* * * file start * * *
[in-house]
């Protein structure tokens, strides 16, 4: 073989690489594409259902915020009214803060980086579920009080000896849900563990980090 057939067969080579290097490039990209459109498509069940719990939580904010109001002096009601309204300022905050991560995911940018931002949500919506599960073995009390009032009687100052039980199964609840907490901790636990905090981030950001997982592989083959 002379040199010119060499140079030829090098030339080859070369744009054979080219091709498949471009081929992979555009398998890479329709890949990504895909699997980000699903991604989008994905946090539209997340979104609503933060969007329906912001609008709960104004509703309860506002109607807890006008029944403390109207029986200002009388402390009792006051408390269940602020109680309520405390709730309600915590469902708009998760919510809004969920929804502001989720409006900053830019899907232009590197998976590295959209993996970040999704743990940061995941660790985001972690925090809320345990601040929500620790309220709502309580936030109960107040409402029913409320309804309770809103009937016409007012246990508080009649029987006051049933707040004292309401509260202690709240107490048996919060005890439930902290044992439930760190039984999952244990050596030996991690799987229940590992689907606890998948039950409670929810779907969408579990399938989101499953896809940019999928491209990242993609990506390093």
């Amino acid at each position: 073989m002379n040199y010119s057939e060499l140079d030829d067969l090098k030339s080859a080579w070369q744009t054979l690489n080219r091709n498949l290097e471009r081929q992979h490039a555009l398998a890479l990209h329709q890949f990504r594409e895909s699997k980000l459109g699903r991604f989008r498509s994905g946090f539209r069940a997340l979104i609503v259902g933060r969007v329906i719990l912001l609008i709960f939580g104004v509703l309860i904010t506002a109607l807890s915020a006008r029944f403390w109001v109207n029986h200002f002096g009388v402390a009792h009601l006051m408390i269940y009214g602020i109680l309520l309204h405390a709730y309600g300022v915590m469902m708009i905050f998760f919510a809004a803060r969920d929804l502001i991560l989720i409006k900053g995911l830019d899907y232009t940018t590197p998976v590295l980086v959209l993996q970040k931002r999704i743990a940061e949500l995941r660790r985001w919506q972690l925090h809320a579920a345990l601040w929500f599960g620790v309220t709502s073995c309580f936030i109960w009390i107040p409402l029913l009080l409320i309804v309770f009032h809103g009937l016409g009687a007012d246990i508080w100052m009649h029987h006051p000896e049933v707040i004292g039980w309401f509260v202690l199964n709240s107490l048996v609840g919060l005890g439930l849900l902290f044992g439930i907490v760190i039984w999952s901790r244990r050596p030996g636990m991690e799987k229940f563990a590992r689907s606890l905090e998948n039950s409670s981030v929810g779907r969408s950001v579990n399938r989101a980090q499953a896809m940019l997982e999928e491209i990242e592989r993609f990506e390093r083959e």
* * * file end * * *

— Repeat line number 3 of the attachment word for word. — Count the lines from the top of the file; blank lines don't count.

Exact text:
């Amino acid at each position: 073989m002379n040199y010119s057939e060499l140079d030829d067969l090098k030339s080859a080579w070369q744009t054979l690489n080219r091709n498949l290097e471009r081929q992979h490039a555009l398998a890479l990209h329709q890949f990504r594409e895909s699997k980000l459109g699903r991604f989008r498509s994905g946090f539209r069940a997340l979104i609503v259902g933060r969007v329906i719990l912001l609008i709960f939580g104004v509703l309860i904010t506002a109607l807890s915020a006008r029944f403390w109001v109207n029986h200002f002096g009388v402390a009792h009601l006051m408390i269940y009214g602020i109680l309520l309204h405390a709730y309600g300022v915590m469902m708009i905050f998760f919510a809004a803060r969920d929804l502001i991560l989720i409006k900053g995911l830019d899907y232009t940018t590197p998976v590295l980086v959209l993996q970040k931002r999704i743990a940061e949500l995941r660790r985001w919506q972690l925090h809320a579920a345990l601040w929500f599960g620790v309220t709502s073995c309580f936030i109960w009390i107040p409402l029913l009080l409320i309804v309770f009032h809103g009937l016409g009687a007012d246990i508080w100052m009649h029987h006051p000896e049933v707040i004292g039980w309401f509260v202690l199964n709240s107490l048996v609840g919060l005890g439930l849900l902290f044992g439930i907490v760190i039984w999952s901790r244990r050596p030996g636990m991690e799987k229940f563990a590992r689907s606890l905090e998948n039950s409670s981030v929810g779907r969408s950001v579990n399938r989101a980090q499953a896809m940019l997982e999928e491209i990242e592989r993609f990506e390093r083959e």